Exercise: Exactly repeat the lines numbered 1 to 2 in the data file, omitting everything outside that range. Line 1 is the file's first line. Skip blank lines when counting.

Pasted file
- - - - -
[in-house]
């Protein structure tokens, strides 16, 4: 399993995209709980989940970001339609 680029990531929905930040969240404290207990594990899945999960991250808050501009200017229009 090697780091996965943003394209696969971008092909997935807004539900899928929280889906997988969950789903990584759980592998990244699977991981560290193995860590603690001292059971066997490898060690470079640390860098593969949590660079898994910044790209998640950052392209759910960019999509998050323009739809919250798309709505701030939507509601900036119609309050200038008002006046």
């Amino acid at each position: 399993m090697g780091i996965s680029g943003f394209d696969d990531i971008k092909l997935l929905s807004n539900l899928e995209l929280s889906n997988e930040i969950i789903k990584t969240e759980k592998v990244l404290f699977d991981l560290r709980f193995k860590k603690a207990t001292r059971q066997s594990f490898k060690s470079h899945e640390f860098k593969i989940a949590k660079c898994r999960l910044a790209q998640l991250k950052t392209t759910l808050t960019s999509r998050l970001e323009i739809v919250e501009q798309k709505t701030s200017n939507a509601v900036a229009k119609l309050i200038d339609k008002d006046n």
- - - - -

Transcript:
[in-house]
């Protein structure tokens, strides 16, 4: 399993995209709980989940970001339609 680029990531929905930040969240404290207990594990899945999960991250808050501009200017229009 090697780091996965943003394209696969971008092909997935807004539900899928929280889906997988969950789903990584759980592998990244699977991981560290193995860590603690001292059971066997490898060690470079640390860098593969949590660079898994910044790209998640950052392209759910960019999509998050323009739809919250798309709505701030939507509601900036119609309050200038008002006046």